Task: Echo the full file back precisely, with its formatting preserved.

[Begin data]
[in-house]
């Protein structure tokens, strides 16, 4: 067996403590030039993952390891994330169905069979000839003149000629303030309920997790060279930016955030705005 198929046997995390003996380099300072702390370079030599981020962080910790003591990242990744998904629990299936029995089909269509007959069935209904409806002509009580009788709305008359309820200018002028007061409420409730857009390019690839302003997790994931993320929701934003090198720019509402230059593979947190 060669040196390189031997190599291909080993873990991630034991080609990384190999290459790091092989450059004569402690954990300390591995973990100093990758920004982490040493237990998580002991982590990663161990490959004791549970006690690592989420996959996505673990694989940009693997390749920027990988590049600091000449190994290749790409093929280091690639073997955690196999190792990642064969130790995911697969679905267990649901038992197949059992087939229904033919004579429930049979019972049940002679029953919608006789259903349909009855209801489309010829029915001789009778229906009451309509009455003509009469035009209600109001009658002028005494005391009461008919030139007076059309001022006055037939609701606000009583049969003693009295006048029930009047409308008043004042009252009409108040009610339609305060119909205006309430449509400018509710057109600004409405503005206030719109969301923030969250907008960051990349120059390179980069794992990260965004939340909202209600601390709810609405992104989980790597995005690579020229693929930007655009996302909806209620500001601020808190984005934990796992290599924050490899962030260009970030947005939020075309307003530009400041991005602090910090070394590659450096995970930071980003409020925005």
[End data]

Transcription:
[in-house]
């Protein structure tokens, strides 16, 4: 067996403590030039993952390891994330169905069979000839003149000629303030309920997790060279930016955030705005 198929046997995390003996380099300072702390370079030599981020962080910790003591990242990744998904629990299936029995089909269509007959069935209904409806002509009580009788709305008359309820200018002028007061409420409730857009390019690839302003997790994931993320929701934003090198720019509402230059593979947190 060669040196390189031997190599291909080993873990991630034991080609990384190999290459790091092989450059004569402690954990300390591995973990100093990758920004982490040493237990998580002991982590990663161990490959004791549970006690690592989420996959996505673990694989940009693997390749920027990988590049600091000449190994290749790409093929280091690639073997955690196999190792990642064969130790995911697969679905267990649901038992197949059992087939229904033919004579429930049979019972049940002679029953919608006789259903349909009855209801489309010829029915001789009778229906009451309509009455003509009469035009209600109001009658002028005494005391009461008919030139007076059309001022006055037939609701606000009583049969003693009295006048029930009047409308008043004042009252009409108040009610339609305060119909205006309430449509400018509710057109600004409405503005206030719109969301923030969250907008960051990349120059390179980069794992990260965004939340909202209600601390709810609405992104989980790597995005690579020229693929930007655009996302909806209620500001601020808190984005934990796992290599924050490899962030260009970030947005939020075309307003530009400041991005602090910090070394590659450096995970930071980003409020925005």